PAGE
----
NY Historical Society
Between the Civil War and World War I, some of America’s most affluent citizens flaunted their wealth with European-styled chateaux on Fifth Avenue. Yet even among these examples of parvenu showmanship, houses were built, such as the Villard House on Madison Avenue and the Otto Khan mansion, and small specialty museums created, such as the Morgan Library and the Frick Museum, that would bring a new sophistication to both American home design and the New York cultural scene. Out of this era came the Metropolitan Museum of Art, which was brilliantly expanded in the 1890s/1900s period to give New York City, its citizens, and its visitors one of the great democratic institutions of culture.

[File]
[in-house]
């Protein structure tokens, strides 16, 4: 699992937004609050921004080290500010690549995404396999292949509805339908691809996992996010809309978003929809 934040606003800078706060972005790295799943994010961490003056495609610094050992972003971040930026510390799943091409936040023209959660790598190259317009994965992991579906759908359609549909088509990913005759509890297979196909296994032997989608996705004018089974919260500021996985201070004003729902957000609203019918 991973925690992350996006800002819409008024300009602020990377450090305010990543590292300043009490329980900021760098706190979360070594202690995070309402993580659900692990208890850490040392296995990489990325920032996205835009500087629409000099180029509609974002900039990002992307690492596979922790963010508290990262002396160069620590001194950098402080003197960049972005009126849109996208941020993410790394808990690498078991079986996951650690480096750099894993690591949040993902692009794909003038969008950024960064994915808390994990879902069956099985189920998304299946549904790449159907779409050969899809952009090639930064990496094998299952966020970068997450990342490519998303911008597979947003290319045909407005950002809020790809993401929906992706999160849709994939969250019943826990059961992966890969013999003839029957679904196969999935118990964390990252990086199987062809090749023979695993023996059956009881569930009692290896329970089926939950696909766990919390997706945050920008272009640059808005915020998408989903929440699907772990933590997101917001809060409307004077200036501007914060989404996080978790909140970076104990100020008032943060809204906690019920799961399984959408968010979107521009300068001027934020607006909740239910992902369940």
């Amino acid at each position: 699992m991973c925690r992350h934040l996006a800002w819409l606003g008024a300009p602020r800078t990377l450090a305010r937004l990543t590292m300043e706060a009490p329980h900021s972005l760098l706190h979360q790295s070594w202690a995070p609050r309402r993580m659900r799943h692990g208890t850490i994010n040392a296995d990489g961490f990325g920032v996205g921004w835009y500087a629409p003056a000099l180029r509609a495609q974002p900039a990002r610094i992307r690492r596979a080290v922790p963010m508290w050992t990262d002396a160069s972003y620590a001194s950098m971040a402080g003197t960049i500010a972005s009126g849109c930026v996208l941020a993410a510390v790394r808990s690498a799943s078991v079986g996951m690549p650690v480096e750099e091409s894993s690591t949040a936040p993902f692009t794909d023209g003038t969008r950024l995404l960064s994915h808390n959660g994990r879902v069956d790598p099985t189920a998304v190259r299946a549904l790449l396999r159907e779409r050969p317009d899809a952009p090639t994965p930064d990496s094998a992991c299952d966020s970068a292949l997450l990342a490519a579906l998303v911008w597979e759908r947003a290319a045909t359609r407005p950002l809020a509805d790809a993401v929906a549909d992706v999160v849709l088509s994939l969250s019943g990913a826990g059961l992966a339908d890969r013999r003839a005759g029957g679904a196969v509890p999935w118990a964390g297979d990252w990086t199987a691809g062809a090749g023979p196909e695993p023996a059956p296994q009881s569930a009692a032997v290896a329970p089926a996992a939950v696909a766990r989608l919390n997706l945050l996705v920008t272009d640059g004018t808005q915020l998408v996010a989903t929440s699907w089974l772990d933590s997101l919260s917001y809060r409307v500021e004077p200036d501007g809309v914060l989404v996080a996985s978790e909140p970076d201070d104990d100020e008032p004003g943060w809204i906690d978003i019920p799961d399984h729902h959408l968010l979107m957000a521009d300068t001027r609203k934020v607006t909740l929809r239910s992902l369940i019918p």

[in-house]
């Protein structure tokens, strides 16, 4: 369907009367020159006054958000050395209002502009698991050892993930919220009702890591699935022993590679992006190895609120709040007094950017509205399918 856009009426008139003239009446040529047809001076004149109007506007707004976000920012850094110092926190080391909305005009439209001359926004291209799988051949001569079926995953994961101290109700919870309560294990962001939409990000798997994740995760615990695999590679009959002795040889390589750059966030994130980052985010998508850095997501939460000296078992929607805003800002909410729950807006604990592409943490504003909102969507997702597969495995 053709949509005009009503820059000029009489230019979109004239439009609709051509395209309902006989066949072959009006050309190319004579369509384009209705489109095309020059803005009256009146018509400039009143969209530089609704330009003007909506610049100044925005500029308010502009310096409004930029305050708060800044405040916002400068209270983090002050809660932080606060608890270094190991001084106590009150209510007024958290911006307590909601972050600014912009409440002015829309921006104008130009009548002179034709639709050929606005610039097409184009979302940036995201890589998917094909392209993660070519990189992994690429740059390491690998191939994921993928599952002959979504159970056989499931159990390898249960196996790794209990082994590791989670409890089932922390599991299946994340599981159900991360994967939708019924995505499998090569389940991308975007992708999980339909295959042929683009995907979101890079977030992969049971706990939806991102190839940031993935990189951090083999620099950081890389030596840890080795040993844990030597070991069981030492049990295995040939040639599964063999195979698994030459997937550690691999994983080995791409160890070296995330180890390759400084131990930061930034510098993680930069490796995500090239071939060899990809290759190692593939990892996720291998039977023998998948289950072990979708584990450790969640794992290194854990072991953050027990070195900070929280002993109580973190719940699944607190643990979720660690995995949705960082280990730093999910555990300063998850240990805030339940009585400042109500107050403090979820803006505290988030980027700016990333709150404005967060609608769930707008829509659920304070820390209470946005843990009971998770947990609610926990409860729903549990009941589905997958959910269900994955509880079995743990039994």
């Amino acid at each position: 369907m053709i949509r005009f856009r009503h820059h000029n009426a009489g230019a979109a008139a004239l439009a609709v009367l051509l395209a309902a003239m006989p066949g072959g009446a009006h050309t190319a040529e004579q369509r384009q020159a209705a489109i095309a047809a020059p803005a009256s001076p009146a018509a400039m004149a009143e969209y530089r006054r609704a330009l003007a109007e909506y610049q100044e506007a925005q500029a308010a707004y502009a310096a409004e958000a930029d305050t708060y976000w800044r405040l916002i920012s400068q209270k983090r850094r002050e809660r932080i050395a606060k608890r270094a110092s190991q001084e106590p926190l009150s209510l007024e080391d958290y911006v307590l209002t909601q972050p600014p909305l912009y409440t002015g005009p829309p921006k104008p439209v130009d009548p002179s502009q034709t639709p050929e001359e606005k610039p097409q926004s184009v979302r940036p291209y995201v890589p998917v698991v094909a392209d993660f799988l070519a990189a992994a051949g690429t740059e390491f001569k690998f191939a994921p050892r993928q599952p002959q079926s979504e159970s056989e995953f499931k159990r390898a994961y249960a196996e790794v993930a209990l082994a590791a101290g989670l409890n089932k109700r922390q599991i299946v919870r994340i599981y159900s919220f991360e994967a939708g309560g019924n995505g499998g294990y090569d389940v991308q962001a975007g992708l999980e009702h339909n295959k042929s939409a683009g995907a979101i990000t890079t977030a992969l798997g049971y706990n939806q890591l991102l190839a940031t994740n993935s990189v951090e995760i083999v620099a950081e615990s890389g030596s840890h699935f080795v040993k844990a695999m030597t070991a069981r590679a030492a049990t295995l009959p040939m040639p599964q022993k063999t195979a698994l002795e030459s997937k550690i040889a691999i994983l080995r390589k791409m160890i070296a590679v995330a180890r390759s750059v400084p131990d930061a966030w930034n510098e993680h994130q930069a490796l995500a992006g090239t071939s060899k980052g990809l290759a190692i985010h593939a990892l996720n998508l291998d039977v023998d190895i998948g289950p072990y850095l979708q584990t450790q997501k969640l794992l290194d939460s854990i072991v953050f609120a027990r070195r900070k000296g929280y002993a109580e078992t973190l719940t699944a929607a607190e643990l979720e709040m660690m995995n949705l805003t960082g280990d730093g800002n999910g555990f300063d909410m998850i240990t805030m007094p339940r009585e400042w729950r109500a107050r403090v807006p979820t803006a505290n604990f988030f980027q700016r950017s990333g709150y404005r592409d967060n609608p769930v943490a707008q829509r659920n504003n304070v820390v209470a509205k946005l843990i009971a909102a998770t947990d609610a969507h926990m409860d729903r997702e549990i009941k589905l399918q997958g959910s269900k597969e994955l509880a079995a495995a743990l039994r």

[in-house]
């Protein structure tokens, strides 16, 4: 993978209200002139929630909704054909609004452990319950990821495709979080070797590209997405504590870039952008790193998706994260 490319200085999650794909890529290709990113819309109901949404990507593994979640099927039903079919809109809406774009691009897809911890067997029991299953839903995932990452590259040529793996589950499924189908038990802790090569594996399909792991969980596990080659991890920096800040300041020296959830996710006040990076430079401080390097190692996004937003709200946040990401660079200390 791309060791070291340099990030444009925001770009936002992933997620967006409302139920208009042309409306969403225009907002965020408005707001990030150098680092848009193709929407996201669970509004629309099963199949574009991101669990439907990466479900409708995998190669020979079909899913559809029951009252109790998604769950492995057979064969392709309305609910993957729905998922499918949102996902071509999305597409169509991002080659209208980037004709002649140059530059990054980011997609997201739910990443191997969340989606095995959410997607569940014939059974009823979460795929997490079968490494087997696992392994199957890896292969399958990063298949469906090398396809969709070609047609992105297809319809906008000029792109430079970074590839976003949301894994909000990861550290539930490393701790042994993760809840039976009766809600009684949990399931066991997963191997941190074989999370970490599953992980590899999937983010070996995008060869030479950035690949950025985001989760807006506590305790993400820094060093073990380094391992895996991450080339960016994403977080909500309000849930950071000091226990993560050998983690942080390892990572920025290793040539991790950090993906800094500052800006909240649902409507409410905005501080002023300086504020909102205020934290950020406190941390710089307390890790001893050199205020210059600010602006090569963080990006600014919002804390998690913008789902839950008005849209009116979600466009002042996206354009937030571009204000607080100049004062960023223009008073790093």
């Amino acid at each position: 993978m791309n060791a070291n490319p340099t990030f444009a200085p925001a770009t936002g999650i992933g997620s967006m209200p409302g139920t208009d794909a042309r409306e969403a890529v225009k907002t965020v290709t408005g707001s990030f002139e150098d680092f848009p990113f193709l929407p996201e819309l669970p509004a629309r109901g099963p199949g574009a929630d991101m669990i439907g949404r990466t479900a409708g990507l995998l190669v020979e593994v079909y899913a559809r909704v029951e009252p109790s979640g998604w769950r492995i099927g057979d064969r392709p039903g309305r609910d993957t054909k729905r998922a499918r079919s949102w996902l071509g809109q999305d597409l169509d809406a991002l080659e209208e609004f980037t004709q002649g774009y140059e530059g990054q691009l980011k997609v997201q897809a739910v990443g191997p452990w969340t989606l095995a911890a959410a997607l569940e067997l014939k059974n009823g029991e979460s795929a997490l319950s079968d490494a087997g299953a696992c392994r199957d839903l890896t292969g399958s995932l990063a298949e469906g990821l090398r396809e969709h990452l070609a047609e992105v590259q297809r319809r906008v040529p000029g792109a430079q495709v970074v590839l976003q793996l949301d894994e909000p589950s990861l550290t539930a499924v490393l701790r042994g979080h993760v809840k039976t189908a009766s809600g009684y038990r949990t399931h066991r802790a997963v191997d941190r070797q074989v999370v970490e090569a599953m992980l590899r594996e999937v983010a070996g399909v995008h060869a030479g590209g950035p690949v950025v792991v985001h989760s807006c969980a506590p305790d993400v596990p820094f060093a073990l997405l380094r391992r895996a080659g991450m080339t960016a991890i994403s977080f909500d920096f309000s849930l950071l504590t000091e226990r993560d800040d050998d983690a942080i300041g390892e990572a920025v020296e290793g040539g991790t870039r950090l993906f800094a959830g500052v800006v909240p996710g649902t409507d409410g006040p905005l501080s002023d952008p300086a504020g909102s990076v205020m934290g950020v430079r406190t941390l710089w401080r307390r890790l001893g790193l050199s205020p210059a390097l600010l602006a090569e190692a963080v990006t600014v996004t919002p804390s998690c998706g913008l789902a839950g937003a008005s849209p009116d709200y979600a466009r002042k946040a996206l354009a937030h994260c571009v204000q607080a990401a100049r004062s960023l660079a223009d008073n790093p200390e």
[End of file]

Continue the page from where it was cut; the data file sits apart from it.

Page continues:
Barry Lewis is an architectural historian who currently teaches at Cooper Union Forum and specializes in European and American architecture from the 18th to 20th centuries.